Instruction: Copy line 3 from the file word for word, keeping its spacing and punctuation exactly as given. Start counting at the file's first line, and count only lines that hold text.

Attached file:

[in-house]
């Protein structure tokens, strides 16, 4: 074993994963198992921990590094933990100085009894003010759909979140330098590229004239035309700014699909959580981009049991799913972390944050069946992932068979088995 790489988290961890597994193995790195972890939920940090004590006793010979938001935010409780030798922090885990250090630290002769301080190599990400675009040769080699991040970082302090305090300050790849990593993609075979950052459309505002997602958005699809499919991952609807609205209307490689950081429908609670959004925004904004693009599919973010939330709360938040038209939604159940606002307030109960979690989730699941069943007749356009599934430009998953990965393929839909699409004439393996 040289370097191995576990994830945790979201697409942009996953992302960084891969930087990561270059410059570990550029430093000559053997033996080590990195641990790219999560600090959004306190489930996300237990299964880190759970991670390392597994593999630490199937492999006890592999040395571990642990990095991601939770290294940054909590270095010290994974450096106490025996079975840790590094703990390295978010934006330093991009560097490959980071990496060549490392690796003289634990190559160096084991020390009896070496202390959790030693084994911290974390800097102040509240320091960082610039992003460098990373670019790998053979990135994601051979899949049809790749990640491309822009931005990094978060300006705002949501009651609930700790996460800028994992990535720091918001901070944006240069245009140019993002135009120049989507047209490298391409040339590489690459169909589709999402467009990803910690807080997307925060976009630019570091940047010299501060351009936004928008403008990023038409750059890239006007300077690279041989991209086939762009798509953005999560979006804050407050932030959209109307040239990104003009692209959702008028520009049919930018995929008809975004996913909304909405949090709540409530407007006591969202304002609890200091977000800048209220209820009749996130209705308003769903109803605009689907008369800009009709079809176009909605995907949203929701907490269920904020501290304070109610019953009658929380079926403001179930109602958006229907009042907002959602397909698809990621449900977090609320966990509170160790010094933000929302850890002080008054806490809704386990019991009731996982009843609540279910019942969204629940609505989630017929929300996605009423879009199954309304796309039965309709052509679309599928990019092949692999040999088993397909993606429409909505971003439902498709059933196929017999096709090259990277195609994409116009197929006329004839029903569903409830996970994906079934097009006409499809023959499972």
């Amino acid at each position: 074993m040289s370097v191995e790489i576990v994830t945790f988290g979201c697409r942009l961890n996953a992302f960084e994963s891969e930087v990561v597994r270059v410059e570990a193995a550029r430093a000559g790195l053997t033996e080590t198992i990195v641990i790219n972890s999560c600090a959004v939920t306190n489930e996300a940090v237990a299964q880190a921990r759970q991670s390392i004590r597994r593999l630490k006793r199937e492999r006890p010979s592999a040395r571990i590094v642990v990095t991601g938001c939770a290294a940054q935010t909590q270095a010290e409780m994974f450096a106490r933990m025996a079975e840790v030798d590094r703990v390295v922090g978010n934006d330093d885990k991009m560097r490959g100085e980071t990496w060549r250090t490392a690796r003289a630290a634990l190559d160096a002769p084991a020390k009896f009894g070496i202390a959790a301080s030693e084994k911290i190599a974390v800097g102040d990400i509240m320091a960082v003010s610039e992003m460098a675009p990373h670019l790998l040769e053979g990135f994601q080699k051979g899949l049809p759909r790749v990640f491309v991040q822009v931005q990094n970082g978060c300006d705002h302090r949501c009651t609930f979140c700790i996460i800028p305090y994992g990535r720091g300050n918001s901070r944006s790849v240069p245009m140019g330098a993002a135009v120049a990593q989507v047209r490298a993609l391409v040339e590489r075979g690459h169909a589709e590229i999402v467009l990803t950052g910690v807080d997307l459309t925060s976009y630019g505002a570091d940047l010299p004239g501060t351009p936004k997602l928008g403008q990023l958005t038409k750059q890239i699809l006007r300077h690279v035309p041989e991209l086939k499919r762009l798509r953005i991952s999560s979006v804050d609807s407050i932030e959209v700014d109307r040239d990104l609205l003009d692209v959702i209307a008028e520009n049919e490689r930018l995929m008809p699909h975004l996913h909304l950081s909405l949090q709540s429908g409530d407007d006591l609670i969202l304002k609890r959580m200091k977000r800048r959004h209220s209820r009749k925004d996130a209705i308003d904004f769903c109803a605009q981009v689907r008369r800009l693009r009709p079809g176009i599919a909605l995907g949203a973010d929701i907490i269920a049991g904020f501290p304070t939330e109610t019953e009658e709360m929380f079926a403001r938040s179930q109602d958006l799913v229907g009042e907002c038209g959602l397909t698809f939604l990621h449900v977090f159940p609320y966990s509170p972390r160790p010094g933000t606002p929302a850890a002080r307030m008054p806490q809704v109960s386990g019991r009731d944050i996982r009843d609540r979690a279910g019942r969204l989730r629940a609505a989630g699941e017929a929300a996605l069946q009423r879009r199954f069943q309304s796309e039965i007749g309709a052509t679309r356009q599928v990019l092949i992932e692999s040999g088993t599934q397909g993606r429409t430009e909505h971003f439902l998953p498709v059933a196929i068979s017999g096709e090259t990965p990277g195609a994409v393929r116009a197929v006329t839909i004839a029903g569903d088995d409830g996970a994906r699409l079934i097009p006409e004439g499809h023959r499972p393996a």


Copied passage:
């Amino acid at each position: 074993m040289s370097v191995e790489i576990v994830t945790f988290g979201c697409r942009l961890n996953a992302f960084e994963s891969e930087v990561v597994r270059v410059e570990a193995a550029r430093a000559g790195l053997t033996e080590t198992i990195v641990i790219n972890s999560c600090a959004v939920t306190n489930e996300a940090v237990a299964q880190a921990r759970q991670s390392i004590r597994r593999l630490k006793r199937e492999r006890p010979s592999a040395r571990i590094v642990v990095t991601g938001c939770a290294a940054q935010t909590q270095a010290e409780m994974f450096a106490r933990m025996a079975e840790v030798d590094r703990v390295v922090g978010n934006d330093d885990k991009m560097r490959g100085e980071t990496w060549r250090t490392a690796r003289a630290a634990l190559d160096a002769p084991a020390k009896f009894g070496i202390a959790a301080s030693e084994k911290i190599a974390v800097g102040d990400i509240m320091a960082v003010s610039e992003m460098a675009p990373h670019l790998l040769e053979g990135f994601q080699k051979g899949l049809p759909r790749v990640f491309v991040q822009v931005q990094n970082g978060c300006d705002h302090r949501c009651t609930f979140c700790i996460i800028p305090y994992g990535r720091g300050n918001s901070r944006s790849v240069p245009m140019g330098a993002a135009v120049a990593q989507v047209r490298a993609l391409v040339e590489r075979g690459h169909a589709e590229i999402v467009l990803t950052g910690v807080d997307l459309t925060s976009y630019g505002a570091d940047l010299p004239g501060t351009p936004k997602l928008g403008q990023l958005t038409k750059q890239i699809l006007r300077h690279v035309p041989e991209l086939k499919r762009l798509r953005i991952s999560s979006v804050d609807s407050i932030e959209v700014d109307r040239d990104l609205l003009d692209v959702i209307a008028e520009n049919e490689r930018l995929m008809p699909h975004l996913h909304l950081s909405l949090q709540s429908g409530d407007d006591l609670i969202l304002k609890r959580m200091k977000r800048r959004h209220s209820r009749k925004d996130a209705i308003d904004f769903c109803a605009q981009v689907r008369r800009l693009r009709p079809g176009i599919a909605l995907g949203a973010d929701i907490i269920a049991g904020f501290p304070t939330e109610t019953e009658e709360m929380f079926a403001r938040s179930q109602d958006l799913v229907g009042e907002c038209g959602l397909t698809f939604l990621h449900v977090f159940p609320y966990s509170p972390r160790p010094g933000t606002p929302a850890a002080r307030m008054p806490q809704v109960s386990g019991r009731d944050i996982r009843d609540r979690a279910g019942r969204l989730r629940a609505a989630g699941e017929a929300a996605l069946q009423r879009r199954f069943q309304s796309e039965i007749g309709a052509t679309r356009q599928v990019l092949i992932e692999s040999g088993t599934q397909g993606r429409t430009e909505h971003f439902l998953p498709v059933a196929i068979s017999g096709e090259t990965p990277g195609a994409v393929r116009a197929v006329t839909i004839a029903g569903d088995d409830g996970a994906r699409l079934i097009p006409e004439g499809h023959r499972p393996a």